Part of the whole “Save the Bees” thing is making sure they have food and water. But it’s nature! They can feed themselves, right? Wrong. At least not all the time. If it’s a particularly nice day- temperature is above 50, there’s a calmness in the air, and no signs of an upcoming storm; then the bees are ready to work. They will fly out in search of pollen and nectar, and bring it back to feed the brood. Unfortunately, there is less pollen in early spring, and there isn’t enough food to go around for all of the ladies. This is where bee food comes in. At this time of year, we feed the bees sugar syrup- 1 part sugar, 1 part water. They can suck up a gallon of this stuff in a little over a week.
I don’t expect other people to be ready with sugar water for your local bees, but having accessible fresh water is a great thing. Bees become easily dehydrated and may seek out water in less than pleasant places- like your pool, if you have one.
Bird baths are great for both birds and the bees. Put a couple rocks in there for them to land on and watch them drink. Then, pat yourself on the back for helping save the bees.
Our new Carniolan queen has been accepted! We named her Queen Ruth.We made this 2 minute visit only to remove the queen cage. Every time we go into the hive and mess around with the frames, we set the worker bees back a few days.
Within this time we were able to see that Queen Ruth is busy building her brood. Her ladies are hard at work and have already filled up some honey frames in the second deep super.
Interesting fact: Queen bees can lay up to 1500 eggs per day.
Have you wondered how new beekeepers get bees in the first place? Many people have asked if we just set out some boxes and hope to lure them in. If only it were that cheap and easy!
In previous years we installed nuclear colonies, or nucs, which we can talk about some other time. This was our first time getting package bees. Occasionally you might find a company that will literally mail these to you for pick-up at a local post office. Most likely, the postal workers won’t appreciate it. We ordered these through a local business and picked them up in Canandaigua last Saturday afternoon.
The package bees came in a well-ventilated plastic box. Within this box was a can of sugary syrup, 1 caged queen, and 3 pounds of Carniolan bees.First, we followed the advice of several YouTube videos and sprayed the box down with sugar water. This helped the bees concentrate more on eating and cleaning each other off rather than attacking a potential enemy.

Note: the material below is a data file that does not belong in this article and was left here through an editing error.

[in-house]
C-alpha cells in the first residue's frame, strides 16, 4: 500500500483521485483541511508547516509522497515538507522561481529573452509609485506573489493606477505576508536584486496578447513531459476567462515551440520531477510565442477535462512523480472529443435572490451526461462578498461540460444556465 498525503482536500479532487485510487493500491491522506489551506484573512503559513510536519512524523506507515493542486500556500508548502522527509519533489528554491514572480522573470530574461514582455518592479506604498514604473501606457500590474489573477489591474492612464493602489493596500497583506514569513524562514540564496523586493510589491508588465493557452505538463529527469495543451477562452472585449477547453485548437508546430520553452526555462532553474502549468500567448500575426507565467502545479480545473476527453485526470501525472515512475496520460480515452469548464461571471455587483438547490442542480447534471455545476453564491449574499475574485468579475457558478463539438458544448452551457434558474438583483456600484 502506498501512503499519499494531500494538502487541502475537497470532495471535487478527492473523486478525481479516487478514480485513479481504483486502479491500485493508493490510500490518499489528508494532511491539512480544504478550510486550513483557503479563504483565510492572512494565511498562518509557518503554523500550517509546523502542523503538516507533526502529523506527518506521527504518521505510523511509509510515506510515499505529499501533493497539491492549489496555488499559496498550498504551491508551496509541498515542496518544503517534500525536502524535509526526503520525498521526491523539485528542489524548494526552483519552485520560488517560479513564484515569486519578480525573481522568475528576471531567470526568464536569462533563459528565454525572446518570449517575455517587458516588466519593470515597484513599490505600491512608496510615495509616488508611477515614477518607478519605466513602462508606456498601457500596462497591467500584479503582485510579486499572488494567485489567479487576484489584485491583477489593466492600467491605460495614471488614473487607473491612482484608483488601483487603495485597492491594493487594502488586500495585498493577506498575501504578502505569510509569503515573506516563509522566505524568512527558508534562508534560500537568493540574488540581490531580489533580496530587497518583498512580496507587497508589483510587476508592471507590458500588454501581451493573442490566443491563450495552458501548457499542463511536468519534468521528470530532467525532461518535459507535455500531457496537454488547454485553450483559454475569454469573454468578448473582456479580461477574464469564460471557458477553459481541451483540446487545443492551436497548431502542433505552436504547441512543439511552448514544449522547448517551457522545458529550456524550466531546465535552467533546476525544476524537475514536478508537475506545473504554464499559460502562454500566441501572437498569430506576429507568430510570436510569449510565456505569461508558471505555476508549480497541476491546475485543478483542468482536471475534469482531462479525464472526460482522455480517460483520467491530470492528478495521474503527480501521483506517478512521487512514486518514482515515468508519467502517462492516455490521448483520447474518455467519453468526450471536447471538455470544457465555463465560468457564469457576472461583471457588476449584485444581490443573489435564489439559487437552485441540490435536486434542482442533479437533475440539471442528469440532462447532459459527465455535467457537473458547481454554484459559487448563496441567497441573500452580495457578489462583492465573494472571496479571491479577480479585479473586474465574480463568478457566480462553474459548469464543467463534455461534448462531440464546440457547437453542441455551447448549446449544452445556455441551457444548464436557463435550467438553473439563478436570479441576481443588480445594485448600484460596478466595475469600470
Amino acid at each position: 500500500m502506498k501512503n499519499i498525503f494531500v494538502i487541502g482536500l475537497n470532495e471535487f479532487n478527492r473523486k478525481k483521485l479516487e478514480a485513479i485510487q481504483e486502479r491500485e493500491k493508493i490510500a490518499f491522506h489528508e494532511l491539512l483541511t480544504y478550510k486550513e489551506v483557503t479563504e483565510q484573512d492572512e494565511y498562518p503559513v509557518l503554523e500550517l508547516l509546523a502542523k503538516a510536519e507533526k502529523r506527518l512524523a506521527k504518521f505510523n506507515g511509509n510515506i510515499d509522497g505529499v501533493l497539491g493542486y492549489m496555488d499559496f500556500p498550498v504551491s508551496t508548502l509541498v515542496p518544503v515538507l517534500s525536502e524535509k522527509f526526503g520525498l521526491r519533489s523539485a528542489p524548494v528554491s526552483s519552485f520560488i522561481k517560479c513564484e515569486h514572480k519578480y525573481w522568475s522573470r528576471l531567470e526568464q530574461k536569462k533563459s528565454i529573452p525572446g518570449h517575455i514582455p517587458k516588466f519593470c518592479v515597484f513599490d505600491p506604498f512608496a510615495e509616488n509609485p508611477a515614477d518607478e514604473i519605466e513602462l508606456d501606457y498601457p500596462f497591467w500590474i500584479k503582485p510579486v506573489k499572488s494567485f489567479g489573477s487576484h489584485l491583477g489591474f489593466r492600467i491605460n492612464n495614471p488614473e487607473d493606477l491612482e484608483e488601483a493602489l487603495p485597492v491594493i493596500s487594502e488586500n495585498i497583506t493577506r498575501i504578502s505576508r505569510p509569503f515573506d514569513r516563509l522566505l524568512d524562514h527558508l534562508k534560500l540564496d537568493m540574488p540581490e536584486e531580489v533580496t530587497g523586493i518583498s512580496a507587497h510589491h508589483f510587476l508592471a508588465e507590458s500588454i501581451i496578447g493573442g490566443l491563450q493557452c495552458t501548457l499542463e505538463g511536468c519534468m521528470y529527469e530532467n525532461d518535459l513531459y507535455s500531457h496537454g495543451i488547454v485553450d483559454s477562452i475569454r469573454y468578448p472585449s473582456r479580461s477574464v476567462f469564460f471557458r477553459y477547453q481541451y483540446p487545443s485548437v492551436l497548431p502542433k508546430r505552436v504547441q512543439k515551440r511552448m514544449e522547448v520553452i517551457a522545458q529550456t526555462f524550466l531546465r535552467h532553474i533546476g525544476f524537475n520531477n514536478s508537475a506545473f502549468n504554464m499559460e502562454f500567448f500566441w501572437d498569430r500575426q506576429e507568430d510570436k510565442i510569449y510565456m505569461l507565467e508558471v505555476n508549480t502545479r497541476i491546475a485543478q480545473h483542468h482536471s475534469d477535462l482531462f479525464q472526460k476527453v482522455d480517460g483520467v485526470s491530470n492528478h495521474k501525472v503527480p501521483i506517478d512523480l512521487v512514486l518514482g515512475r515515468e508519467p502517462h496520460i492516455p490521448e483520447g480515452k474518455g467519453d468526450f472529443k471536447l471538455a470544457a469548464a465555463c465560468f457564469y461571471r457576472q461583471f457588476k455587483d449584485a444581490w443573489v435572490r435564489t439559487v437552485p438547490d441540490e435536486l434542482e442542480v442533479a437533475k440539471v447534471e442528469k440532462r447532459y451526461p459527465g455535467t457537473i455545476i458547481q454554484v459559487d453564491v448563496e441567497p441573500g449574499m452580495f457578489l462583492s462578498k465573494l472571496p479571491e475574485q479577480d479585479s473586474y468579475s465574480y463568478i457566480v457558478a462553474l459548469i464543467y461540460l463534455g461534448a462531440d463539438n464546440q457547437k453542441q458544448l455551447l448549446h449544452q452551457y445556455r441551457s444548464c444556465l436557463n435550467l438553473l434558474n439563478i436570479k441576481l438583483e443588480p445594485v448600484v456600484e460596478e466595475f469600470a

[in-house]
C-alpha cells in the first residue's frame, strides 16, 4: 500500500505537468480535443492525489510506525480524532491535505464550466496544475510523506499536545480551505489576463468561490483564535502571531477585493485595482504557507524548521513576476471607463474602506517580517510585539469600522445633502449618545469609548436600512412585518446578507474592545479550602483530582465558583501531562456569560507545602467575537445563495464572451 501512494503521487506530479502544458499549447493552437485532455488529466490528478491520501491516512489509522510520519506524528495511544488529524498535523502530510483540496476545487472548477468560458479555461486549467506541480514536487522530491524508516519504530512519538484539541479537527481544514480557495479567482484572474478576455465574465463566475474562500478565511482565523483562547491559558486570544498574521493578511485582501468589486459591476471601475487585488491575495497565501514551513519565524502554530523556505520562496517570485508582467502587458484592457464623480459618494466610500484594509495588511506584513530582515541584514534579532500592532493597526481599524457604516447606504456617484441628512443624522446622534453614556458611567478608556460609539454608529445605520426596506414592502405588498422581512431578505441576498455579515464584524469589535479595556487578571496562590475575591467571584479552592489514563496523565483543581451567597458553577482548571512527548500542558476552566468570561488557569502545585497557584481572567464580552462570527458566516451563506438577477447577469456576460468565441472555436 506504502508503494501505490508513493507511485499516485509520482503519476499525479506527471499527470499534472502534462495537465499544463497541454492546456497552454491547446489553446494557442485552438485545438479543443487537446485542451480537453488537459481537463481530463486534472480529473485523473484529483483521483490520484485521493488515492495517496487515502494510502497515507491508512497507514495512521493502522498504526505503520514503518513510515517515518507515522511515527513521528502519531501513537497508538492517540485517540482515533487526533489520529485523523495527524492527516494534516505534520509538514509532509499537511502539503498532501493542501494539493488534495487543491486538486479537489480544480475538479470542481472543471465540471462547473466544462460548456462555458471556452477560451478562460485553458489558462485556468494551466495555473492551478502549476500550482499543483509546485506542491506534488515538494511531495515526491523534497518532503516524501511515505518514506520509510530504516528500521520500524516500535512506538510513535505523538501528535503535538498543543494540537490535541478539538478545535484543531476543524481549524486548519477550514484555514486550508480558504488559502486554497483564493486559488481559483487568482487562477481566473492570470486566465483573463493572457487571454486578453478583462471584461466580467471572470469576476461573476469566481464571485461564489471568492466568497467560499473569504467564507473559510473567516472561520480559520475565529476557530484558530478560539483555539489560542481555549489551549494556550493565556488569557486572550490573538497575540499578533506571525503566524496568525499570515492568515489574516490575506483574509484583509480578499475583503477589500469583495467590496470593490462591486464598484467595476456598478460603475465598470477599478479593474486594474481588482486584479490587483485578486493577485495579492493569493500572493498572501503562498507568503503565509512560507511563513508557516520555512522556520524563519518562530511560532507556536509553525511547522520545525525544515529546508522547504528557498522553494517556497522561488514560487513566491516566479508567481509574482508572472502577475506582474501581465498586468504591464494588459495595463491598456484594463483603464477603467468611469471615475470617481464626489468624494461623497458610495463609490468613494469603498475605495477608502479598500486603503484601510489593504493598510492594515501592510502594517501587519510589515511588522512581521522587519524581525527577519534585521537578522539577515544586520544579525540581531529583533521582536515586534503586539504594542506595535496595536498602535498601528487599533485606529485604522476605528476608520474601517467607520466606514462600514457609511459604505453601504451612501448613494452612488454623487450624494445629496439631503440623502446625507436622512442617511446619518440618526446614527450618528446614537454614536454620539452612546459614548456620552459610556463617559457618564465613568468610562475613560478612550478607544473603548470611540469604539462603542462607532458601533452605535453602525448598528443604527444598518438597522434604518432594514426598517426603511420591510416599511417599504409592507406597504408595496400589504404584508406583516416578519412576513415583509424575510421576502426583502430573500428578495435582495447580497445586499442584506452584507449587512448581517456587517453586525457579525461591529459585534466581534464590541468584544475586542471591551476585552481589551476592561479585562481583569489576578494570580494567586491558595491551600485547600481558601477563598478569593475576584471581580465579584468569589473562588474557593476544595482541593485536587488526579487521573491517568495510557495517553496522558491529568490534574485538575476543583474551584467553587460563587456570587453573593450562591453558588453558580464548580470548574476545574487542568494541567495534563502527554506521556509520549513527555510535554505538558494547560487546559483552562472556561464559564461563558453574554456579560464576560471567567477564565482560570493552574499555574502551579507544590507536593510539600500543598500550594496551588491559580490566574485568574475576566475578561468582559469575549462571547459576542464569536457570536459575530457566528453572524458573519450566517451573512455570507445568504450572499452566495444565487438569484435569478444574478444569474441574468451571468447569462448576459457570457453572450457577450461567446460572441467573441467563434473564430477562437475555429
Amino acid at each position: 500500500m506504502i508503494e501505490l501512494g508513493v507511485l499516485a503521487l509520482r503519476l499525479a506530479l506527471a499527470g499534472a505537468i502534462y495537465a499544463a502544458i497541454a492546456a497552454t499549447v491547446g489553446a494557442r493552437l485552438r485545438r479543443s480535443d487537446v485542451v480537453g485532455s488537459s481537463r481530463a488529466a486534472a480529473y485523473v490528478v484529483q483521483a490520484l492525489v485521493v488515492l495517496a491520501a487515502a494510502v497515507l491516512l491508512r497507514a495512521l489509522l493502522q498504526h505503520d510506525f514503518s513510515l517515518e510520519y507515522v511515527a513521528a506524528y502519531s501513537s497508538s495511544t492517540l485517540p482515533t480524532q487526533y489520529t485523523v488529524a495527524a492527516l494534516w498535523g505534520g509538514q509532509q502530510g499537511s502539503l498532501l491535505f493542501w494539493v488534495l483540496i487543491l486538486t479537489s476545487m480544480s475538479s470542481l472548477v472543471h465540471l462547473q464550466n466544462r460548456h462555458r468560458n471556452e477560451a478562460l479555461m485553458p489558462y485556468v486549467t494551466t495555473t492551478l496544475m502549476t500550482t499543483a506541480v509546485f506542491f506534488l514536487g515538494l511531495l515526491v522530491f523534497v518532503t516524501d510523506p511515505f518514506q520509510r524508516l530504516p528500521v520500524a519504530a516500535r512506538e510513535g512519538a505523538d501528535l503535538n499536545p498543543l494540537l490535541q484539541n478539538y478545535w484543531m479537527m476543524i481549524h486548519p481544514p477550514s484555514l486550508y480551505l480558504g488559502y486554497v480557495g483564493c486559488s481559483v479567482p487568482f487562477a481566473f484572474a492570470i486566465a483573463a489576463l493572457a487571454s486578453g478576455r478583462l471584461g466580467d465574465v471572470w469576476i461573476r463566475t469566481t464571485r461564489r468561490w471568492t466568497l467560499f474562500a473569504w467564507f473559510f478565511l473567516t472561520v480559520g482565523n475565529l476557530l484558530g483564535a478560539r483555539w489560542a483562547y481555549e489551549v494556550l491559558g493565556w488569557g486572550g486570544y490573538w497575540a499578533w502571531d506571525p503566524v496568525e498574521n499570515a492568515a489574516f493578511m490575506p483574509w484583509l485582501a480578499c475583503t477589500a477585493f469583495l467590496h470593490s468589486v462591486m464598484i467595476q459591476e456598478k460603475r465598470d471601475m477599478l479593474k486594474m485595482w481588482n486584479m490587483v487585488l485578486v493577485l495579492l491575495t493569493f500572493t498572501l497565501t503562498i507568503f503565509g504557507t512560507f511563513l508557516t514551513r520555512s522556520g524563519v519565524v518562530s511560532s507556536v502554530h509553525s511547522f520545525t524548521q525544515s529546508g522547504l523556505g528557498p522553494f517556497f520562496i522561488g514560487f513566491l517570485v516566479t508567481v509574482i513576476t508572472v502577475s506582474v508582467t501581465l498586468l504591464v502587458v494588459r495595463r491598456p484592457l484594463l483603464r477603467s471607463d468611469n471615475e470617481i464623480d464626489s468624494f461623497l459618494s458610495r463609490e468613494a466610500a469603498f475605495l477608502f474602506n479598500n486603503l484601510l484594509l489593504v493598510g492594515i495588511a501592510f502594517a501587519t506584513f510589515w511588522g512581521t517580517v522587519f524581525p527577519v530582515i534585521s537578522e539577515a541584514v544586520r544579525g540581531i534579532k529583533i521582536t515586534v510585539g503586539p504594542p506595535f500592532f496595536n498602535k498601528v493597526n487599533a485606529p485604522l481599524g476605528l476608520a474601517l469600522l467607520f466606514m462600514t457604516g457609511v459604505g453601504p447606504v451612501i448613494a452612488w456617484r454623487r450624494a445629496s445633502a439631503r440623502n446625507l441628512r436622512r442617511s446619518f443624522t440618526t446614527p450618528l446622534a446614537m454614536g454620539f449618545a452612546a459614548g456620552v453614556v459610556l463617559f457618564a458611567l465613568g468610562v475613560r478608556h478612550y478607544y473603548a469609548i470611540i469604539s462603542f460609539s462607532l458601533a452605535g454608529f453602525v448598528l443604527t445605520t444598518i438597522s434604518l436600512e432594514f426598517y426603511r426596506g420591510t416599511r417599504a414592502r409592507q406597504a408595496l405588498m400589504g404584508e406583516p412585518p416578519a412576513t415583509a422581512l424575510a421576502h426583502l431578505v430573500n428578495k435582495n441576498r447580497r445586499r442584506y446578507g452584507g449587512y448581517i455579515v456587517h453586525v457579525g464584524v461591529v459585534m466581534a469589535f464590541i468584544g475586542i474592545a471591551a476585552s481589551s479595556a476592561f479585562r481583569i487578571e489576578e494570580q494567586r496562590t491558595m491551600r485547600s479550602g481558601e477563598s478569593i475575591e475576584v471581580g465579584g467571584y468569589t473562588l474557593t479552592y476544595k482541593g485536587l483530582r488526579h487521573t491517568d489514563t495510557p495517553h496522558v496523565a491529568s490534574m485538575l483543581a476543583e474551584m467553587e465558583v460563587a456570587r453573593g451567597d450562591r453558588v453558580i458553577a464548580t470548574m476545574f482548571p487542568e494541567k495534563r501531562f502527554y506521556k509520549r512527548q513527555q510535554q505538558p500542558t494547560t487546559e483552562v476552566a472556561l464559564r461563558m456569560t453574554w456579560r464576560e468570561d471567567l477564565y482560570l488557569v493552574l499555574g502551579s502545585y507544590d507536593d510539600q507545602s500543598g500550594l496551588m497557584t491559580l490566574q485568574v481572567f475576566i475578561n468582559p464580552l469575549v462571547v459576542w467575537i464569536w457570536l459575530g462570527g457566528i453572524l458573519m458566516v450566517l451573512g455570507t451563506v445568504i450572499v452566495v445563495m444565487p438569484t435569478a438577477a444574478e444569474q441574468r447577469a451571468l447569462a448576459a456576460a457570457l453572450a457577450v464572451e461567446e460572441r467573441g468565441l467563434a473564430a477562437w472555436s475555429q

Next, we removed the can of sugar water and searched for the queen cage. This is what it looked like when we found it. The worker bees either really like her already, or they just want to eat the sugar candy.
We picked out a mostly empty frame from last year and strapped on the queen cage with a rubber band. There is “candy” inside that hole you see at the top of the cage which keeps the queen inside. The worker bees will eat the candy, and will eat their way through it until they come face-to-face with the queen. The idea here is that they are given time to get to know her highness, and will hopefully respect her enough to accept her as their queen.
Next came the fun part. We turned the box over and shook them out of the package until the majority of them were in the deep super. It took a lot of shaking- you’d almost believe they wanted to live in that plastic box forever.
We plan to quickly open up the hive this weekend so that we can remove the rubber band and queen cage.
Here is a link to a very brief video of the seemingly violent shaking that had to be done to get the bees out of the package.
Shaking in the bees
Interesting fact: Carniolan bees are more prone to swarming, so this should be fun.
We did the spring inspection before picking up our new girls today. I knew they were active, but I was pleasantly surprised at how well they were doing. Those are some worker cells in the top left of this first photo. Can you find the queen?
There she is! She is seriously beautiful. Look how all of her workers are doting on her.
We had to pick up our package bees this afternoon, which meant we needed to clean out one of our dead hives. I chose this one. This is what it looks like when a colony starves over the winter.
Starvation causes them to drop directly to the bottom board. What was extra gross about this one, is the hive was tipped back a little due to the ground settling, and water gathered in the back of the bottom board. The scent of dead, moldy bees was absolutely foul. They sure had enough honey- in fact we are extracting honey from a few of the full frames they left behind. This was a weak colony, and I was not expecting them to survive.
Interesting fact: I did not get stung today, but I should have with all the time I spent harassing them.
The weather is beautiful, and I had all intentions of doing a spring inspection of our sole surviving hive today, but I pushed it off until it was too late in the day. They are still flying in and out and gathering pollen at 6:30pm, but it is best not to disturb them after 5. This is advice I was given through books, various speakers, and tested with my own stubborn experience. They just want to be left alone after a hard day’s work.
Aren’t they cute?